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Remote northwest B.C. community left without a fire department due to volunteer shortage

Almost 200 homes in Dease Lake will have to fend for themselves in case of fire
Rick Boehm, Thornhill and regional district fire chief, with the department’s new ladder truck. (File photo)

If a house fire sparks in Dease Lake, who will come when someone calls 911?

That’s the question likely on residents minds after the local fire department was forced to shutter its doors last week due to a lack of volunteers.

Fire protection is now suspended in the remote northwest B.C. community, about seven hours drive north of Terrace toward the Yukon. For almost 200 homes this means having to fend for themselves in case of fire.

Rick Boehm, fire chief with the Regional District of Kitimat-Stikine (RDKS), said they need to fill and train at least 15 positions in order to re-launch operations and be in compliance with provincial requirements.

Dease Lake was left with a single firefighter after the majority of volunteers suddenly left the community.

“It’s a very transient population up in Dease Lake and what happened is we had a significant amount of them this year transfer out of community, which left the gap so quickly that we couldn’t recover,” Boehm said.

“That’s what caught us off guard this year.”

An outreach session in Dease Lake saw eight volunteers signed up and ready to start training. While the fire chief can’t yet say when services will return, he’s optimistic.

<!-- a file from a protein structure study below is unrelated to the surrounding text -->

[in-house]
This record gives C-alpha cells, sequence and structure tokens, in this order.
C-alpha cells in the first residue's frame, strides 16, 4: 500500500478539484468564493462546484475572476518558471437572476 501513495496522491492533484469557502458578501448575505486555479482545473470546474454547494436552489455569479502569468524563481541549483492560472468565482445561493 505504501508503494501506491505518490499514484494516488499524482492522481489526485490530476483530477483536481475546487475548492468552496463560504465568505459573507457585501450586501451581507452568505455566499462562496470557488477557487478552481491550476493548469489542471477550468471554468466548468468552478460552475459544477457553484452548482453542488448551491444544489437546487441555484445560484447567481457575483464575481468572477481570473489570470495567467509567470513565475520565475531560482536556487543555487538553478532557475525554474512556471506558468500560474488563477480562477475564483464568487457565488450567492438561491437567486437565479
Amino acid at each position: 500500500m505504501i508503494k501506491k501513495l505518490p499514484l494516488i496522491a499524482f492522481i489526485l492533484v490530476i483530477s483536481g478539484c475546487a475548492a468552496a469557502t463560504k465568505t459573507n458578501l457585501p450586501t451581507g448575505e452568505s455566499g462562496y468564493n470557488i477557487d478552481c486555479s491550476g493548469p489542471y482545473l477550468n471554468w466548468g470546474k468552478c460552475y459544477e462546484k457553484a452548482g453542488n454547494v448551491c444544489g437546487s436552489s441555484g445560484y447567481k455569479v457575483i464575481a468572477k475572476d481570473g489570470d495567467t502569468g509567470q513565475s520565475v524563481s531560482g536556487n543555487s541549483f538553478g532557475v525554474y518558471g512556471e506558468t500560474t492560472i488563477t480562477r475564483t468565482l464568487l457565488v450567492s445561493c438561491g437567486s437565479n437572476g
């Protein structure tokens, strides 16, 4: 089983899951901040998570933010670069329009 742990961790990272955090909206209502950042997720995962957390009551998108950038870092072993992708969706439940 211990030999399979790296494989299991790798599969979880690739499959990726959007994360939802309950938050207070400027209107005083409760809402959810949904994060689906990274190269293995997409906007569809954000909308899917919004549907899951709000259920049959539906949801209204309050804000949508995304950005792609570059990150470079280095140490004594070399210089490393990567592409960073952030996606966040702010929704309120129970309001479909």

“People are stepping up, and now we just have to get them trained so that we can turn that switch back on.”

In the meantime, residents are being sent fire safety information packages with advice on how to avoid property fires and what to do if a blaze does spark. Most of the homes in the area use a mix of wood stoves and propane heating with no natural gas options, which makes them more prone to fires.

The brochures include guidance for residents to bolster their fire prevention and create ‘get out alive’ plans with important tips on managing fire detection systems effectively this fall.

“There is a significant risk to potential insurance recognition. We’re hoping to head that off with a quick return to service,” said Boehm, adding that spending 20 minutes on fire prevention “could be the make or break.”

It’s crucial that chimneys be properly inspected and swept, Boehm said, adding that having an on-hand fire extinguisher and working smoke alarms “plays a huge part.”

Boehm said there’s growing pressure on volunteer fire departments to keep up with calls for service.

“All options are on the table to fix this situation and it’s not isolated to just our remote community of Dease Lake. This is a huge problem and we’re hopeful we can turn this one back around,” he said, adding that his team at the Thornhill Volunteer Fire Department near Terrace is also in dire need of new recruits.

“We’re not seeing a decline as in Dease Lake, but we are definitely seeing some pressure on the current volunteers as to whether or not they can sustain the current call volumes.

“We’re also trying to seek at ways at mitigating or heading off any potential volunteer decline in our area.”

Boehm hopes more residents will put their names forward to volunteer with their local fire departments, but would-be volunteers should know there are training requirements.

Residents can continue to contact BC Ambulance and the RCMP in case of emergency. The BC Wildfire Service will also continue to respond to wildfires in the area.


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